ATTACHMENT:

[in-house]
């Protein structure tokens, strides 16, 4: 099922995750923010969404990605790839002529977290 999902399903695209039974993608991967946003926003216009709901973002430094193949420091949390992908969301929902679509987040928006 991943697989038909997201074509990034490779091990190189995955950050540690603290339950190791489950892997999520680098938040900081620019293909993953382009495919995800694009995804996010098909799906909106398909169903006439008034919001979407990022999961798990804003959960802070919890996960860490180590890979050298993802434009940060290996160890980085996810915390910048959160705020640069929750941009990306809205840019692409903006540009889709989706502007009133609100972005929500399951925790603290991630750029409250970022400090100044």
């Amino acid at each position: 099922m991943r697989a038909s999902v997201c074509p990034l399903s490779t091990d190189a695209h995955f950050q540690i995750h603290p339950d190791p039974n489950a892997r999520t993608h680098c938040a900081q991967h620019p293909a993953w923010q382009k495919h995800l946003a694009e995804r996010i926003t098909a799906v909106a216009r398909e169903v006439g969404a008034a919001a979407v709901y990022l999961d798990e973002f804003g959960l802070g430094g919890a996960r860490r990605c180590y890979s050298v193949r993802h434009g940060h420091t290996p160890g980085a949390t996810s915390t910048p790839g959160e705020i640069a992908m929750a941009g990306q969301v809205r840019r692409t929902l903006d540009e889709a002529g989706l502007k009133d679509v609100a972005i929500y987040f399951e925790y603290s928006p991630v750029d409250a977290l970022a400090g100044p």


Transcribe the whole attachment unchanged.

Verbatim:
[in-house]
């Protein structure tokens, strides 16, 4: 099922995750923010969404990605790839002529977290 999902399903695209039974993608991967946003926003216009709901973002430094193949420091949390992908969301929902679509987040928006 991943697989038909997201074509990034490779091990190189995955950050540690603290339950190791489950892997999520680098938040900081620019293909993953382009495919995800694009995804996010098909799906909106398909169903006439008034919001979407990022999961798990804003959960802070919890996960860490180590890979050298993802434009940060290996160890980085996810915390910048959160705020640069929750941009990306809205840019692409903006540009889709989706502007009133609100972005929500399951925790603290991630750029409250970022400090100044």
């Amino acid at each position: 099922m991943r697989a038909s999902v997201c074509p990034l399903s490779t091990d190189a695209h995955f950050q540690i995750h603290p339950d190791p039974n489950a892997r999520t993608h680098c938040a900081q991967h620019p293909a993953w923010q382009k495919h995800l946003a694009e995804r996010i926003t098909a799906v909106a216009r398909e169903v006439g969404a008034a919001a979407v709901y990022l999961d798990e973002f804003g959960l802070g430094g919890a996960r860490r990605c180590y890979s050298v193949r993802h434009g940060h420091t290996p160890g980085a949390t996810s915390t910048p790839g959160e705020i640069a992908m929750a941009g990306q969301v809205r840019r692409t929902l903006d540009e889709a002529g989706l502007k009133d679509v609100a972005i929500y987040f399951e925790y603290s928006p991630v750029d409250a977290l970022a400090g100044p």